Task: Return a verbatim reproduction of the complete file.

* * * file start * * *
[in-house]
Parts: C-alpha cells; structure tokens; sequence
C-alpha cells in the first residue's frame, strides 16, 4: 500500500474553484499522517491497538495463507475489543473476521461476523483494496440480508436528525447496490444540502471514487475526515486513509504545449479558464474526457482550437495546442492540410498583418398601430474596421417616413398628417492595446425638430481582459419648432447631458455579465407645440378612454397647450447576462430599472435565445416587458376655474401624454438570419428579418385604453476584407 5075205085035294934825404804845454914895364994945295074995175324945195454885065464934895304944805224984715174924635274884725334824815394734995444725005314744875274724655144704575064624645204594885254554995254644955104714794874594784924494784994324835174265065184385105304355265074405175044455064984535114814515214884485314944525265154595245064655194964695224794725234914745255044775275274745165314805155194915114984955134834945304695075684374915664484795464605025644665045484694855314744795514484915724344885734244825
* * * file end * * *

[in-house]
Parts: C-alpha cells; structure tokens; sequence
C-alpha cells in the first residue's frame, strides 16, 4: 500500500474553484499522517491497538495463507475489543473476521461476523483494496440480508436528525447496490444540502471514487475526515486513509504545449479558464474526457482550437495546442492540410498583418398601430474596421417616413398628417492595446425638430481582459419648432447631458455579465407645440378612454397647450447576462430599472435565445416587458376655474401624454438570419428579418385604453476584407 5075205085035294934825404804845454914895364994945295074995175324945195454885065464934895304944805224984715174924635274884725334824815394734995444725005314744875274724655144704575064624645204594885254554995254644955104714794874594784924494784994324835174265065184385105304355265074405175044455064984535114814515214884485314944525265154595245064655194964695224794725234914745255044775275274745165314805155194915114984955134834945304695075684374915664484795464605025644665045484694855314744795514484915724344885734244825